So today the US Supreme Court passed a ruling overturning state bans on same-sex marriage, legally instituting marriage equality across the entire country.
Which is… something.
I want to be happy. Well, no, I am happy: I’m happy for the couples who are able to be together and support each other who couldn’t do so before, I’m happy for the activists that have fought to make this happen, I’m happy for a country that is catching up to where a lot of its counterparts (and a lot of the places it casts as ‘less developed’) have been for a while.
But it’s hard to be that happy when in the same year that marriage equality became law, 7 trans women were murdered before the end of February. It’s hard to be happy when in the same week that this ruling happened, the President shut down a trans activist at a Pride event. It’s hard to be happy when what is being presented as a victory for the entire ‘LGBT community’ (whoever that is) is in reality mostly just a victory for members of that ‘community’ who are relatively advantaged already, primarily cis, white, economically stable people who can benefit from marriage.
Other people have made this argument in much more nuanced and articulate ways than I can, and I encourage you to read those opinions (here, here and here are good places to start). That’s not really what this post is for. This post is just to articulate a response to an argument I’ve heard a few times in having this conversation, specifically the argument that marriage equality is a necessary ‘first step’, and will lead the way to other advances for other queer people. It’s the argument that this change will open the door for other changes.
I think there are a couple things in this position that are worth addressing. First, there’s the assumption that momentum that has built up around gay marriage will actually translate into more support being directed to trans issues, or immigration issues, or homelessness among queer youth. Which would be awesome: it would be great if all these multimillion dollar advocacy campaigns that have built up around marriage equality now pour resources and direct national attention to these issues that have been too long ignored. I just find it very hard to believe that that will actually happen, particularly given the way that these groups have thus far been pretty exclusionary, particularly of trans people and trans issues (again, the White House event earlier this week, where a trans activist was shouted down, was full of supposed gay allies). Material resources aside, the argument is often made that these initial ‘steps’ allow for cultural shifts, in this case normalizing queerness or LGBTQ+ identities. However, looking historically, it’s hard to recall examples where that has actually happened, where an initial moment of ‘progress’ among the relatively privileged members of a marginalized group actually led to broader acceptance of the many manifestations and experiences of that group, and particularly greater attention to the issues faced by the members of that group that experience multiple layers of oppression. Mainstream feminism, for instance, has not expanded far beyond ideas of feminism rooted in experiences of white, middle class, Western women. Indeed, those early points of ‘progress’ seem to do more to solidify cultural conceptions of what a certain group looks like and needs, making it even harder for other voices to be heard. So it’s hard for me to accept that this ‘first step’ will actually lead to second, third, fourth steps that advance the concerns of other queer people.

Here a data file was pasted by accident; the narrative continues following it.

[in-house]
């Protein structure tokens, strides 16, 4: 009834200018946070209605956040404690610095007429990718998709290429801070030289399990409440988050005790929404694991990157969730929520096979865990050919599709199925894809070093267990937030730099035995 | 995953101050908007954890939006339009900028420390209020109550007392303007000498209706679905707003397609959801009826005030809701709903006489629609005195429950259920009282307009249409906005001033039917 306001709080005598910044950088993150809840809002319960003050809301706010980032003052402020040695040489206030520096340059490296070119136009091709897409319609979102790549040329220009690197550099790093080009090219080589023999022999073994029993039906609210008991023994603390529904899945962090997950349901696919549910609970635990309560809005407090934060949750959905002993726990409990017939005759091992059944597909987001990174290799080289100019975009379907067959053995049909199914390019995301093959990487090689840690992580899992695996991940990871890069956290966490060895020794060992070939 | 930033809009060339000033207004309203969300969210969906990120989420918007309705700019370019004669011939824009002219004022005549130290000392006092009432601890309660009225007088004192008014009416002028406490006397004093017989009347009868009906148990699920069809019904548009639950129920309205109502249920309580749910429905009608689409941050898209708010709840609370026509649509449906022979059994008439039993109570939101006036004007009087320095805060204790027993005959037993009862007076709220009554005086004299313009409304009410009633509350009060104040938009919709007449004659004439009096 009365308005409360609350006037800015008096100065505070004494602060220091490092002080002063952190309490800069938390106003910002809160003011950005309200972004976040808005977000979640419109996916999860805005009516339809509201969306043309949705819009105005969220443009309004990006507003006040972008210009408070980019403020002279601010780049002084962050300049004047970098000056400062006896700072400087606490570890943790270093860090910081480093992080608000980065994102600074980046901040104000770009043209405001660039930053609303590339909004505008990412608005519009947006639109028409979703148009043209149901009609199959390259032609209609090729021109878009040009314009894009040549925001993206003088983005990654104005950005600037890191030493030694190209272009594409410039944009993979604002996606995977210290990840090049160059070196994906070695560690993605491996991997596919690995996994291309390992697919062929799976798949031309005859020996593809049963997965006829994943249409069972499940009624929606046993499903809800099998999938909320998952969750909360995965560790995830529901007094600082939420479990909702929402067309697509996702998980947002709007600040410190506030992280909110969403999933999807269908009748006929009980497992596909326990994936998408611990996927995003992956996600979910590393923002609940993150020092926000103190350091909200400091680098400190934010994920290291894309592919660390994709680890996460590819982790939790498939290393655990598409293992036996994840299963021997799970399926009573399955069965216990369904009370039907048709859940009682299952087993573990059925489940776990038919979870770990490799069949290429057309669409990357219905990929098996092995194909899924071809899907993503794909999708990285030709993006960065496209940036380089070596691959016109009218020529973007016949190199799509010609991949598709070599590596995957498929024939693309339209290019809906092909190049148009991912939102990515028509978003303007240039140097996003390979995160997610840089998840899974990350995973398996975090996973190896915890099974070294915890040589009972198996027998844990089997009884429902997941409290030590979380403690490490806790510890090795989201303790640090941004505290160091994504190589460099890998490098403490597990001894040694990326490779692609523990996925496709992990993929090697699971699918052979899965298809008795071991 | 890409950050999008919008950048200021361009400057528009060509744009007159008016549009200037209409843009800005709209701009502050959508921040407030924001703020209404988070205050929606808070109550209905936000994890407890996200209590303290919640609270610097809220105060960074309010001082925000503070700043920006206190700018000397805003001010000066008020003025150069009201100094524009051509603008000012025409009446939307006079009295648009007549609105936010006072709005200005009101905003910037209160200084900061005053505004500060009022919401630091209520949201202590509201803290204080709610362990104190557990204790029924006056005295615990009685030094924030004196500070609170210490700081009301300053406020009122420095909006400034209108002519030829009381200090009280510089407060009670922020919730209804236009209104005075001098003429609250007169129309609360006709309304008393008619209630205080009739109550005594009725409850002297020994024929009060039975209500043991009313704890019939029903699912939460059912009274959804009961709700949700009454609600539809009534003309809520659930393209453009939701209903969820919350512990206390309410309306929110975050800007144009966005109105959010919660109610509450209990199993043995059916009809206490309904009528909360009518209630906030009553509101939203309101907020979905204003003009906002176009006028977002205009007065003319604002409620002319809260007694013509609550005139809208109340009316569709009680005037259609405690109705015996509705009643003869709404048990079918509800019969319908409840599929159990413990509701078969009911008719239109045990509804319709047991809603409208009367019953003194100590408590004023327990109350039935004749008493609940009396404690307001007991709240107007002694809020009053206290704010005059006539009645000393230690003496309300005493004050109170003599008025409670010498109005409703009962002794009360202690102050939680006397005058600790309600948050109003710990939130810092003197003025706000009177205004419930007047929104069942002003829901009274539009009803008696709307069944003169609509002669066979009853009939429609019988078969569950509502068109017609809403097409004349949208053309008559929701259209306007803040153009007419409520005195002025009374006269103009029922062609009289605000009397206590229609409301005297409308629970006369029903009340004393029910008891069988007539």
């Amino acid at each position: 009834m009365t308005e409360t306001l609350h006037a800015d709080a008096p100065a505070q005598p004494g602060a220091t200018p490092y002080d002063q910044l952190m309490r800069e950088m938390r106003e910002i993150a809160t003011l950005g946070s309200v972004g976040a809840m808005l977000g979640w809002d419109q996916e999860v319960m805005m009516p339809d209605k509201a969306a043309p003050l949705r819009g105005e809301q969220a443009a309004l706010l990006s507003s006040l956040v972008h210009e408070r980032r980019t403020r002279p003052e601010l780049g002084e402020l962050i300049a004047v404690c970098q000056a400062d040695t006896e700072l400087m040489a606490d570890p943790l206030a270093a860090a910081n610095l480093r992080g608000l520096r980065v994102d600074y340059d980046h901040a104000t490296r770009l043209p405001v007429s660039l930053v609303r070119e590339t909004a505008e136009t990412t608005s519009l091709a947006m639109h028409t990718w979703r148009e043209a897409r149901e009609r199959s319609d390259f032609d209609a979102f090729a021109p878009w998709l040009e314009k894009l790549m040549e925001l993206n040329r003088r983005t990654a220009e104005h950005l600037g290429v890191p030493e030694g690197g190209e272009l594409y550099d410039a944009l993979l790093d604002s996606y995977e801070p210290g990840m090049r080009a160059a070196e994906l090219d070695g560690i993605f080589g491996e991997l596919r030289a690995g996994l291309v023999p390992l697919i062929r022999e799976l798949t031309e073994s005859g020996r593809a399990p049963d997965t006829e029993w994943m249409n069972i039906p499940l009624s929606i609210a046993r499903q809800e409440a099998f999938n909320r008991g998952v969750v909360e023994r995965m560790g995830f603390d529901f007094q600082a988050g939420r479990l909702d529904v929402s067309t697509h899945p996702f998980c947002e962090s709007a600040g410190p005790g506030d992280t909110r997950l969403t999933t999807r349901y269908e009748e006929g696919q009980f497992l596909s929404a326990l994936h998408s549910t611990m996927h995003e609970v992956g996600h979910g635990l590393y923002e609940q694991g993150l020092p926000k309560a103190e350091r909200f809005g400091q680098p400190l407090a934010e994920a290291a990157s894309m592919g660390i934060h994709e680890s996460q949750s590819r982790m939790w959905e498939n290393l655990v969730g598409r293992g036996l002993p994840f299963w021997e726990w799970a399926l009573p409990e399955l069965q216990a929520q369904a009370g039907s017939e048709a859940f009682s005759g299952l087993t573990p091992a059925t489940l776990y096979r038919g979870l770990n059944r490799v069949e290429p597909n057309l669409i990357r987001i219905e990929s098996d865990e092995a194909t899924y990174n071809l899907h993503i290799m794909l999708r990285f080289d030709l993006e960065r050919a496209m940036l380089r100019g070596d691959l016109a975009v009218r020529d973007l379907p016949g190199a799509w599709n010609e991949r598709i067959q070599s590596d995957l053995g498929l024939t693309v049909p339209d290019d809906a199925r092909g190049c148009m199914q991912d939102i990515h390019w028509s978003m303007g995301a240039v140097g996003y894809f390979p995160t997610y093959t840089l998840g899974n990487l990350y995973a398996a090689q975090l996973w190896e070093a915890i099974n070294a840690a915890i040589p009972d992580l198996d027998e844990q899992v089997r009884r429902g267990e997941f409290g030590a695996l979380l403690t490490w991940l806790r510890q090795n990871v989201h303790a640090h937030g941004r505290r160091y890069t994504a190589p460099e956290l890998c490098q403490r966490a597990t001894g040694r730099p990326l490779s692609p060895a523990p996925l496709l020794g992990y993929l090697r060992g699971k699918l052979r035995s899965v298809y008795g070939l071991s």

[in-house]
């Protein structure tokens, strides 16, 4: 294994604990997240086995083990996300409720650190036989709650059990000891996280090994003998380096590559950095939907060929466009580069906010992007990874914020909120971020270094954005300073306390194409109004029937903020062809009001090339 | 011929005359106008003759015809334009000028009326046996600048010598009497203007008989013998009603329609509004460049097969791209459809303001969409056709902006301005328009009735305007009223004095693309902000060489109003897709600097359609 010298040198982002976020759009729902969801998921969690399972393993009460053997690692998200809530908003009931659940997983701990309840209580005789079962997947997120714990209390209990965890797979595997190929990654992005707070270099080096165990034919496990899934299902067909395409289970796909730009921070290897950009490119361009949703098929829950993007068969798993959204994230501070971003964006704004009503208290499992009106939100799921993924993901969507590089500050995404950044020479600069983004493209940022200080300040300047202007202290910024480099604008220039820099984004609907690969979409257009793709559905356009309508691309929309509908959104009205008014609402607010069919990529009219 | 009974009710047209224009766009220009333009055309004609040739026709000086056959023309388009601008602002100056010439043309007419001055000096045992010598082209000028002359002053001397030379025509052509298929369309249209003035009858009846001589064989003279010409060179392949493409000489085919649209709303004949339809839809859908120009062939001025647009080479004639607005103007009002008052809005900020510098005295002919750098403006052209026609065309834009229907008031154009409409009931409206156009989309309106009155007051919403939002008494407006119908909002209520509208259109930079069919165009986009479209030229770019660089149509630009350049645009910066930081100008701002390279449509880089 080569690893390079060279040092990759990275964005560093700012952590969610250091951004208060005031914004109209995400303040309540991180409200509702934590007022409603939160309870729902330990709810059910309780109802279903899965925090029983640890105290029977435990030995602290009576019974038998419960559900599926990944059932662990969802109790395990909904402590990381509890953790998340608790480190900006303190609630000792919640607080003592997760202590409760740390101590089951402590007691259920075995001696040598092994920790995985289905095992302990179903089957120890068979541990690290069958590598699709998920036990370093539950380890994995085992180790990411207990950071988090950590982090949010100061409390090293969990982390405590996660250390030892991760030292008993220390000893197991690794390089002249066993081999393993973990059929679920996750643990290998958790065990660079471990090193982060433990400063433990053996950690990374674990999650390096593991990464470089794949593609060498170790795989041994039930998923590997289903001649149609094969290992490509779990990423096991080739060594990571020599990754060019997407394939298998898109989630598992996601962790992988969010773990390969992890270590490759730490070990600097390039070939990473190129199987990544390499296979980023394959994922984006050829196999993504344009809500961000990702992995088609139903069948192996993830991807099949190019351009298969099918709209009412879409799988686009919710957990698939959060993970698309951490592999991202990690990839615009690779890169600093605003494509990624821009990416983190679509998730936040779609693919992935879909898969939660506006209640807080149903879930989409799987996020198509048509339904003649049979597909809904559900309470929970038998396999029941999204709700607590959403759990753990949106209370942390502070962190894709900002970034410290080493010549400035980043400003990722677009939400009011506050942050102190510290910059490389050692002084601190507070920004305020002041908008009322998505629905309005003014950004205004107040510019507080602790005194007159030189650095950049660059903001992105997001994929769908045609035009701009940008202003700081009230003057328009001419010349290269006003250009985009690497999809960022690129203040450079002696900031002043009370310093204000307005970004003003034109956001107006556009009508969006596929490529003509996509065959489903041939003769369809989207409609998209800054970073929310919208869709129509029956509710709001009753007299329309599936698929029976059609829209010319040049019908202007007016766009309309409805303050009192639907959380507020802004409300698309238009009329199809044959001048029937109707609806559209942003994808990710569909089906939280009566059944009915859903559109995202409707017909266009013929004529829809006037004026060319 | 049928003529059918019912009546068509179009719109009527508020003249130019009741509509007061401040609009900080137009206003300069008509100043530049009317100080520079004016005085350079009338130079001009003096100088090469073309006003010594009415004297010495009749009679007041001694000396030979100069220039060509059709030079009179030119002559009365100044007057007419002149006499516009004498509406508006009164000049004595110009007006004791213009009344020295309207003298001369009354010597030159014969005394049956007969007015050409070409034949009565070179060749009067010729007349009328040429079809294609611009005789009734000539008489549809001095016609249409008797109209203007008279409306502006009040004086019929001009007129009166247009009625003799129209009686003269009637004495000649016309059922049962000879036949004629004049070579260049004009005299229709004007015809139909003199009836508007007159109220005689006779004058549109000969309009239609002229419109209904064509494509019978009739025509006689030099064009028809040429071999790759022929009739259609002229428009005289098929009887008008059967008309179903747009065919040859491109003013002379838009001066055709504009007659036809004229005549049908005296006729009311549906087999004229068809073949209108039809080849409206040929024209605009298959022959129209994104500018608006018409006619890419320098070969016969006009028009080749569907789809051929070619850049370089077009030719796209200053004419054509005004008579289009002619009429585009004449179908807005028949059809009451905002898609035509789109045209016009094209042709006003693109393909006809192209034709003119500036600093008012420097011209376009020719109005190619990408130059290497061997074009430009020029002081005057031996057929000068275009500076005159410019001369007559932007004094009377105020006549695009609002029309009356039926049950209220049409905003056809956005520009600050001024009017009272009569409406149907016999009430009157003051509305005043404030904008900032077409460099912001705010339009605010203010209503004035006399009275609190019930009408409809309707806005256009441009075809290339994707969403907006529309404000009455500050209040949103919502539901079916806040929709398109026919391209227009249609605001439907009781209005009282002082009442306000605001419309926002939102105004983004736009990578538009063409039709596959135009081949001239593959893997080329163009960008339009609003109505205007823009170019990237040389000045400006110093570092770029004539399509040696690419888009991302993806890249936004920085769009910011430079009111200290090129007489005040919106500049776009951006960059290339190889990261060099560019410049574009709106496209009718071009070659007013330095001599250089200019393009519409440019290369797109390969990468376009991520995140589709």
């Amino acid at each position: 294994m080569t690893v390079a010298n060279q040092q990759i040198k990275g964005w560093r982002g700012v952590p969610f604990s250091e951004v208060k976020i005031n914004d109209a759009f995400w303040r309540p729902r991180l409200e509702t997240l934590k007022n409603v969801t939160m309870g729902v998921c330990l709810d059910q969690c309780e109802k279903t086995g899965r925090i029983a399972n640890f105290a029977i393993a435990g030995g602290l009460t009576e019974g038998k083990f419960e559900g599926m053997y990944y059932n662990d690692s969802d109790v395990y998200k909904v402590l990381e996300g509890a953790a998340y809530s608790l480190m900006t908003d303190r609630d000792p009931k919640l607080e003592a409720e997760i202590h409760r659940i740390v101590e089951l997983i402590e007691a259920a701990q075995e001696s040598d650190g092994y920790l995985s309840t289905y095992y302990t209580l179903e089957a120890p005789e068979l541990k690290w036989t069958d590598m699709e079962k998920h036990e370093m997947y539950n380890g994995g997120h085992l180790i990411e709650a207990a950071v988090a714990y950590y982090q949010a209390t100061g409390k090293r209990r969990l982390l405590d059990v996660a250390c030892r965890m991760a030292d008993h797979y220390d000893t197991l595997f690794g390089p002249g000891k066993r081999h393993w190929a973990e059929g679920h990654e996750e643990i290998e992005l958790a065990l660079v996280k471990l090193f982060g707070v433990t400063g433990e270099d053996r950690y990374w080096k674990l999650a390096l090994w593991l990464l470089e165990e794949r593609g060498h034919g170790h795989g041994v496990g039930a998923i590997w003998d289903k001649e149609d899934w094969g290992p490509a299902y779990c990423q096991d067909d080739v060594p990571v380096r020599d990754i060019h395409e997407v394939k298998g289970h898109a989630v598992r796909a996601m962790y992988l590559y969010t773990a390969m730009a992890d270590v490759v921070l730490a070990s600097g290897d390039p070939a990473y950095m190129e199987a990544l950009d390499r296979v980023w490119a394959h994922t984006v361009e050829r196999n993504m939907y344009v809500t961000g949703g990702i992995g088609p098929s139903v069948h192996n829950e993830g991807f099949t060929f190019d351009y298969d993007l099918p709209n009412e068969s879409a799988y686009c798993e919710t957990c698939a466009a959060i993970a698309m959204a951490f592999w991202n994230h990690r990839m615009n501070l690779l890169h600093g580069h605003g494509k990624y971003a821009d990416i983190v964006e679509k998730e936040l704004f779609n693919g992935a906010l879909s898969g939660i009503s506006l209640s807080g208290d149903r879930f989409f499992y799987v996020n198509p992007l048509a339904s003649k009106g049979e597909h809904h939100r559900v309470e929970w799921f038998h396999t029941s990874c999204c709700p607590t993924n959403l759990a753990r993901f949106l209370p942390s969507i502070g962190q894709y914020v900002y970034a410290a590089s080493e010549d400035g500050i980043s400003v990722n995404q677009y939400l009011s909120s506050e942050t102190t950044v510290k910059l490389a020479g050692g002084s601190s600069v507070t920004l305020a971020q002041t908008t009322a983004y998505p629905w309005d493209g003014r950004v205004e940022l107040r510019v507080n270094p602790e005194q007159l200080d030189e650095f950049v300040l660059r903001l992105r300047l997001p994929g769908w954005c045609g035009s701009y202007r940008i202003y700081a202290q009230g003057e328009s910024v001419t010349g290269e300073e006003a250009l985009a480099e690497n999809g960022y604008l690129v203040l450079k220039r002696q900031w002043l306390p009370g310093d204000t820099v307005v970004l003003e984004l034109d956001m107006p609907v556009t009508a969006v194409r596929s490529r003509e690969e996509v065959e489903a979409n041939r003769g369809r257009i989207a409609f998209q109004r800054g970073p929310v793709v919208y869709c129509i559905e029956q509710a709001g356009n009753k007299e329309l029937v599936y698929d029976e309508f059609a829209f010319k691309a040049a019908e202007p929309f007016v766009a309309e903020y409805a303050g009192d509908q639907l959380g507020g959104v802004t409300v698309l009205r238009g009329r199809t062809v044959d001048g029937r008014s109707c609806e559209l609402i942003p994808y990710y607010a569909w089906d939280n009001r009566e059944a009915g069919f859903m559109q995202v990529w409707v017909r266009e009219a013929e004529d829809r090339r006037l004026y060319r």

What’s even more puzzling for me is the logic that decides that marriage is a good ‘first step’ when considering the struggles queer people face today. It seems to me that the first step in making change should be about addressing issues that need urgent, immediate fixes: say, for example, people literally being killed. That’s at the least the logic that I think most people would apply to other kinds of ‘change’ they would want to see. If for instance, there are bunch of renovations you want to make in your house, my guess is most people would decide to first fix their leaky plumbing rather than change their wallpaper. The former might be harder and more expensive and not actually that noticeable once it’s done, but it’s something that needs to happen because it threatens the entire house. You need that for the whole thing to work. To potentially over-extend this metaphor, changing the wallpaper first might be great as a noticeable, tangible change, but it becomes less than productive if your shiny new wallpaper makes you forget that your house had a bunch of other problems too.
It’s not hard to get swept up in the excitement of the day, and I do see this as a win. However as long as we keep picking ‘first steps’ based on the perspectives and experiences of the relatively privileged members of a group, rather than what issues actually most urgently need to be addressed – as long as the conversation about queer rights centres on marriage while continuing to ignore the people being killed in the street – then those steps aren’t going to bring us to a place of real equality.